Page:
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Surf Report Feed

Kaiser's (Hachijojima Island) Swell Statistics, Luglio: All Swell – Any Wind

This chart shows the range of swells directed at Kaiser's (Hachijojima Island) through an average July, based on 2976 NWW3 model predictions since 2006 (values every 3 hours). The wave model does not forecast surf and wind right at the coastline so we have chosen the most applicable grid node based on what we know about Kaiser's (Hachijojima Island), and at Kaiser's (Hachijojima Island) the best grid node is 17 km away (11 miles).

The rose diagram describes the distribution of swell sizes and swell direction, while the graph at the bottom shows the same thing without direction information. Five colours represent increasing wave sizes. Very small swells of less than 0.5m (1.5 feet) high are shown in blue. These happened only 34% of the time. Green and yellow show increasing swell sizes and red illustrates the biggest swells, greater than >3m (>10ft). In both graphs, the area of any colour is proportional to how often that size swell was forecast.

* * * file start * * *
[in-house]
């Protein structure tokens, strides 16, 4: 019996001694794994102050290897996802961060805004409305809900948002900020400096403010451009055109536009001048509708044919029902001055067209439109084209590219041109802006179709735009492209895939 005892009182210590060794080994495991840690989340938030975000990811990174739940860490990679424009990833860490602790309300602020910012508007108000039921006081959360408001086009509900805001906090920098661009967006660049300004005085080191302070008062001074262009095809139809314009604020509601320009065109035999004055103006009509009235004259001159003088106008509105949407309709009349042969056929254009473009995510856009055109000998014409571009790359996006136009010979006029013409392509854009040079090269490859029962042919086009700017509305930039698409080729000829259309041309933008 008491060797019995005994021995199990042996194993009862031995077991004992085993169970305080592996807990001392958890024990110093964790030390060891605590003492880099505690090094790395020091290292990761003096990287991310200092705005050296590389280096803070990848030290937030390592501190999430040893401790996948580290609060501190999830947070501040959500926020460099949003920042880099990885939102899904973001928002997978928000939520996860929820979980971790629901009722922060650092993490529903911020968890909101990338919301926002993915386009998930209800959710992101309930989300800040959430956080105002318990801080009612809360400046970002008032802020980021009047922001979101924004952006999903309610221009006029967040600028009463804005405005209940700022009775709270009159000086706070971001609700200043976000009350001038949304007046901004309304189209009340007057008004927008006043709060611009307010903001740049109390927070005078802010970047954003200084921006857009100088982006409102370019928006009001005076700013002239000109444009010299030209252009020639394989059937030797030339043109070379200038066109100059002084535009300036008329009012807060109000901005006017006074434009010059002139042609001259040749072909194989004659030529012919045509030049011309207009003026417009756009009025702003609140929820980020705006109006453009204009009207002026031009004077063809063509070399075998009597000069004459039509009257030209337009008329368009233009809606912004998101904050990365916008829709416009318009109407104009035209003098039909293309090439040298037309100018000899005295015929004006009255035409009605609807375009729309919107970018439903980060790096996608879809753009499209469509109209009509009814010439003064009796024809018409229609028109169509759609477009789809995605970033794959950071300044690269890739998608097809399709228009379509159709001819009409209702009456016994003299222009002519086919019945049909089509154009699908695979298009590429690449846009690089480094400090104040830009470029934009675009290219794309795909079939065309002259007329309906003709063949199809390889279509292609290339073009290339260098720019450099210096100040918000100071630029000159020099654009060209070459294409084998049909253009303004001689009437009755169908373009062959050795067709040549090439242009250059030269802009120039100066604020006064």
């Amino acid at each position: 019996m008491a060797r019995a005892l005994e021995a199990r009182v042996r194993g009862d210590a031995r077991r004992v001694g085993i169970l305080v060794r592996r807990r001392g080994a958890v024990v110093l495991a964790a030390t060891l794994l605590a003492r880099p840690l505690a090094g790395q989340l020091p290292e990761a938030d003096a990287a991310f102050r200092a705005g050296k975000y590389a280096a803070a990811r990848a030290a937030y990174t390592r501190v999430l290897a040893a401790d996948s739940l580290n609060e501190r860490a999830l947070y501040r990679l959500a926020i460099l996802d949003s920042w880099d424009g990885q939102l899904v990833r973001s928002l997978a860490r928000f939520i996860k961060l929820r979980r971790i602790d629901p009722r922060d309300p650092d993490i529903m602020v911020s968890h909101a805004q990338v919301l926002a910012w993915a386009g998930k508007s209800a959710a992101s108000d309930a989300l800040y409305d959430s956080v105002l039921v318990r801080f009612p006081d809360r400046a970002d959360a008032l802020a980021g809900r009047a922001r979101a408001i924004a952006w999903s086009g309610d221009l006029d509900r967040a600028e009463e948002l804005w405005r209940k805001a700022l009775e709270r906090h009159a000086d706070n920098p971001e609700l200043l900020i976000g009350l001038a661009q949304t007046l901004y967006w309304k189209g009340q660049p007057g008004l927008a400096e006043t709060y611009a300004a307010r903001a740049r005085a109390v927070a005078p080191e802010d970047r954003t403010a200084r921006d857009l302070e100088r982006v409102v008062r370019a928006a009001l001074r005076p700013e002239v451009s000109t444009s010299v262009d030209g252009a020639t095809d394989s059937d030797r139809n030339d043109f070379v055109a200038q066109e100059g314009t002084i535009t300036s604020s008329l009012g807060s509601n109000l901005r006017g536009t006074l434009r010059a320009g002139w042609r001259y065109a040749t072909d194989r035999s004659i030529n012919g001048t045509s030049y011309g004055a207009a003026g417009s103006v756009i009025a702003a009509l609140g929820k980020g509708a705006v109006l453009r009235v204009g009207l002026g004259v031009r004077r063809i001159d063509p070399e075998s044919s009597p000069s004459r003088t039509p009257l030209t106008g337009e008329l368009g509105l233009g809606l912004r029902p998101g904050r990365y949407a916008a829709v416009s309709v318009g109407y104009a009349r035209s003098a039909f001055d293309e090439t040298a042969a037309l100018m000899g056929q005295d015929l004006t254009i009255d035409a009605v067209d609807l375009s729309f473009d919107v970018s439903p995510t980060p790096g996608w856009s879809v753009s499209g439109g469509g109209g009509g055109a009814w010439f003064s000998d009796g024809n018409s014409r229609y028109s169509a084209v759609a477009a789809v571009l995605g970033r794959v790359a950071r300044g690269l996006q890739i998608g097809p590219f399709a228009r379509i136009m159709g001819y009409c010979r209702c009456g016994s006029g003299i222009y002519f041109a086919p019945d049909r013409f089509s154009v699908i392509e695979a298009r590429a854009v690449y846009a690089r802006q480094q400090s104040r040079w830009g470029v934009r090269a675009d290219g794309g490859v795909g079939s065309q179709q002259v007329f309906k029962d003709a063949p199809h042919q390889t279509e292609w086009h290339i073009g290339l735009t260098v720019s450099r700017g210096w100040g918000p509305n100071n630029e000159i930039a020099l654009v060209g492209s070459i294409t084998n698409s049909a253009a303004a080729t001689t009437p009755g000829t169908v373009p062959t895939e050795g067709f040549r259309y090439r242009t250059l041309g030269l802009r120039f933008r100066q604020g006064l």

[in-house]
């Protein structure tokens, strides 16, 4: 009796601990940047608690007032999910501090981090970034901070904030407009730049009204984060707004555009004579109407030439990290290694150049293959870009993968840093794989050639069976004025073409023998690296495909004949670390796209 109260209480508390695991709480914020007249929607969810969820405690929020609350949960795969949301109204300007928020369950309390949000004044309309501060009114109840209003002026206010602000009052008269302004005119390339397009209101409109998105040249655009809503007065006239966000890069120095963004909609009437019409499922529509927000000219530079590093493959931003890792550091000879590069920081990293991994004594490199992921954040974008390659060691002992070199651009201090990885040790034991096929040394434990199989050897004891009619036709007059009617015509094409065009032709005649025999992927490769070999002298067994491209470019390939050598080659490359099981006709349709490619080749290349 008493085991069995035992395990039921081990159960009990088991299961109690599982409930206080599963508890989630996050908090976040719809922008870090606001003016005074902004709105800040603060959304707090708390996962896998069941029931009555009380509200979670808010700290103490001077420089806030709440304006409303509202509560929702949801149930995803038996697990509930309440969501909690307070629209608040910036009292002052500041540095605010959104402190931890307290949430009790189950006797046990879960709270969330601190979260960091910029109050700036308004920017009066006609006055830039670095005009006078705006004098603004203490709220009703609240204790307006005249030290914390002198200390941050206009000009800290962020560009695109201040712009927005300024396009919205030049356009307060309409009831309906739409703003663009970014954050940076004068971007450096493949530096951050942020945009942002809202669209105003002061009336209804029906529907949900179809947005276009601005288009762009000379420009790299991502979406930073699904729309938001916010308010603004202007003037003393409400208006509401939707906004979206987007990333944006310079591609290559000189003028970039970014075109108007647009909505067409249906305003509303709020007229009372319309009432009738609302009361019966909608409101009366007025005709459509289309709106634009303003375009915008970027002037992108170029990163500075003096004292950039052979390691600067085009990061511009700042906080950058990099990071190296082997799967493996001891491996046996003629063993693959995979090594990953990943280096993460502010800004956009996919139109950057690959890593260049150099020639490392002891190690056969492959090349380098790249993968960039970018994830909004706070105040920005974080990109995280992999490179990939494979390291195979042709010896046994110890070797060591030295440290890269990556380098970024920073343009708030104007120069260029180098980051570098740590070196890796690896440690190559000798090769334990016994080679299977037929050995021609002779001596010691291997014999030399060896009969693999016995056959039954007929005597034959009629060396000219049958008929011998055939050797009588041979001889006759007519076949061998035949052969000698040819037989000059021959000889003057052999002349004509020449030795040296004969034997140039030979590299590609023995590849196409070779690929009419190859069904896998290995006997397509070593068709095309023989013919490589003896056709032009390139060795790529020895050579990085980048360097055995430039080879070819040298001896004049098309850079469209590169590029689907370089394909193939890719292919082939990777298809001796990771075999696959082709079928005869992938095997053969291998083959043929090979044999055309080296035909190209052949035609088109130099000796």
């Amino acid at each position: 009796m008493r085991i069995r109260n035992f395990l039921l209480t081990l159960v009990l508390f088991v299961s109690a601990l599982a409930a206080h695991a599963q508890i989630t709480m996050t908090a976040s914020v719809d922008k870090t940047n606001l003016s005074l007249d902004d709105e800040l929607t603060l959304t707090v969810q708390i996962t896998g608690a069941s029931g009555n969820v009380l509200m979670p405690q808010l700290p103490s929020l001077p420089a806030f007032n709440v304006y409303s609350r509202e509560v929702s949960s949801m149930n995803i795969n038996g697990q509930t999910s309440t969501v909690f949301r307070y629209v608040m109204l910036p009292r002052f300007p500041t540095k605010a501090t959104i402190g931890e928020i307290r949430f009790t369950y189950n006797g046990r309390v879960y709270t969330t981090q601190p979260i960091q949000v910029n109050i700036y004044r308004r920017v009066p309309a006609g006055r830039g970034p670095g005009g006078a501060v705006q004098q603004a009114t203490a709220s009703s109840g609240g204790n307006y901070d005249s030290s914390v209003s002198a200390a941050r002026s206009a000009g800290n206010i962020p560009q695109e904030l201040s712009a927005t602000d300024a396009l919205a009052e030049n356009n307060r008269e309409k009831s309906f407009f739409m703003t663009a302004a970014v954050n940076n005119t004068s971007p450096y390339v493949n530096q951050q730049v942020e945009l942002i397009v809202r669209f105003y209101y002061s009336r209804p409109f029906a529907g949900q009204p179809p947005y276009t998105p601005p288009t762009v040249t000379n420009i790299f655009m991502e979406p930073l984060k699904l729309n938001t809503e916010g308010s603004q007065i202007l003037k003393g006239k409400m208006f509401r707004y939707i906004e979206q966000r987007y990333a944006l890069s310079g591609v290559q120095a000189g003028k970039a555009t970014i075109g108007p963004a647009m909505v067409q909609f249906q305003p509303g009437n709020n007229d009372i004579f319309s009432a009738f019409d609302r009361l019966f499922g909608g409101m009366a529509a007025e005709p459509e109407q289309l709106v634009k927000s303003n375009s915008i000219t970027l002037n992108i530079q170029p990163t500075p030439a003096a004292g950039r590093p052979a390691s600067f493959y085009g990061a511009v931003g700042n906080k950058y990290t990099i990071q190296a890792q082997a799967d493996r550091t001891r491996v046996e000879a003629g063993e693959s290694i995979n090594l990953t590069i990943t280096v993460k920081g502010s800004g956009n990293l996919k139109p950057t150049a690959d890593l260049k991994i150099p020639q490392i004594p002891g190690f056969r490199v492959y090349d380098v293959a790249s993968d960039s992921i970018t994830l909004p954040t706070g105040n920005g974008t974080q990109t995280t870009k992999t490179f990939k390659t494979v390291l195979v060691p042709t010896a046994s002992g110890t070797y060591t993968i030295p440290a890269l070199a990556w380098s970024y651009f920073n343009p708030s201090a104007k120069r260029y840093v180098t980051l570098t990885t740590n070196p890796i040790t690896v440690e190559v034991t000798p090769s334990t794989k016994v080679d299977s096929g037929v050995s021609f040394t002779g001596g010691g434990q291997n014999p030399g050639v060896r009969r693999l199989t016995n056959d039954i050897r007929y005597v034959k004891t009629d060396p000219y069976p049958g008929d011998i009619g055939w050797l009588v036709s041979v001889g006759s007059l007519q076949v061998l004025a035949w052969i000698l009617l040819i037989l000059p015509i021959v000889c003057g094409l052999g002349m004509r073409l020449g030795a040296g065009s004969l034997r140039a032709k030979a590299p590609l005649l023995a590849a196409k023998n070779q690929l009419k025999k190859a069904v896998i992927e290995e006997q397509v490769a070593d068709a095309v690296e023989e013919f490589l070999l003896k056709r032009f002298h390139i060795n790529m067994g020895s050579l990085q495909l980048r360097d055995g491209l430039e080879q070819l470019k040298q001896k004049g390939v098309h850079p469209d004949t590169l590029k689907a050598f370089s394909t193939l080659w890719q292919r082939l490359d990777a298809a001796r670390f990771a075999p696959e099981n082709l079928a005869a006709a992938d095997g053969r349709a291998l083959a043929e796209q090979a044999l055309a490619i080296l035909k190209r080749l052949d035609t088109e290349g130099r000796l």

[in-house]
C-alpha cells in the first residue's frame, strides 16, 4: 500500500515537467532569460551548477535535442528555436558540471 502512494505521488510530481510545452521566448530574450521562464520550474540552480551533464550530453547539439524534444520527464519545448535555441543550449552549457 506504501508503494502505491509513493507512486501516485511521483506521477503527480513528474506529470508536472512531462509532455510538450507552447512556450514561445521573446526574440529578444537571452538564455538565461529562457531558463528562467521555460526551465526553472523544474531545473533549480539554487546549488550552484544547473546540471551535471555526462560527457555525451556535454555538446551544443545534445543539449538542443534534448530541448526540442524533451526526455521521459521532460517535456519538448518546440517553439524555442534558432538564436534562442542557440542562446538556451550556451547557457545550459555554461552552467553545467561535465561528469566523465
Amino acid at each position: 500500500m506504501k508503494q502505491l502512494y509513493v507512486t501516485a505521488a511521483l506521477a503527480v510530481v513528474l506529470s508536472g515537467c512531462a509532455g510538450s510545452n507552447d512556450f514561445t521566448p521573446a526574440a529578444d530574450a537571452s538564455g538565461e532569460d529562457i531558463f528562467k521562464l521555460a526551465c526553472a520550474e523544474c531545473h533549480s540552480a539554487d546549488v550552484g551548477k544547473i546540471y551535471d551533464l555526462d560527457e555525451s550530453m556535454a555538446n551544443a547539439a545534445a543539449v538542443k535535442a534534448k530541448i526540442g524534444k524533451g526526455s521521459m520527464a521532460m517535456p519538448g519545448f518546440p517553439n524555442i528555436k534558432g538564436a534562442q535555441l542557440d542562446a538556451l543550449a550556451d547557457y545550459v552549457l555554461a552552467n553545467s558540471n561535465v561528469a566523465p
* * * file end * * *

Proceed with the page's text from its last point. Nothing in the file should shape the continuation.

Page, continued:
The diagram indicates that the dominant swell direction, shown by the largest spokes, was SE, whereas the the prevailing wind blows from the SSW. Because the wave model grid is offshore, sometimes a strong offshore wind blows largest waves away from Kaiser's (Hachijojima Island) and away from the coast. We lump these in with the no surf category of the bar chart. To avoid confusion we don't show these in the rose plot. Because wind determines whether or not waves are clean enough to surf at Kaiser's (Hachijojima Island), you can load a different image that shows only the swells that were predicted to coincide with glassy or offshore wind conditions. In a typical July, swells large enough to cause surfable waves at Kaiser's (Hachijojima Island) run for about 66% of the time.

IMPORTANT: Beta version feature! Swell heights are open water values from NWW3. There is no attempt to model near-shore effects. Coastal wave heights will generally be less, especially if the break does not have unobstructed exposure to the open ocean.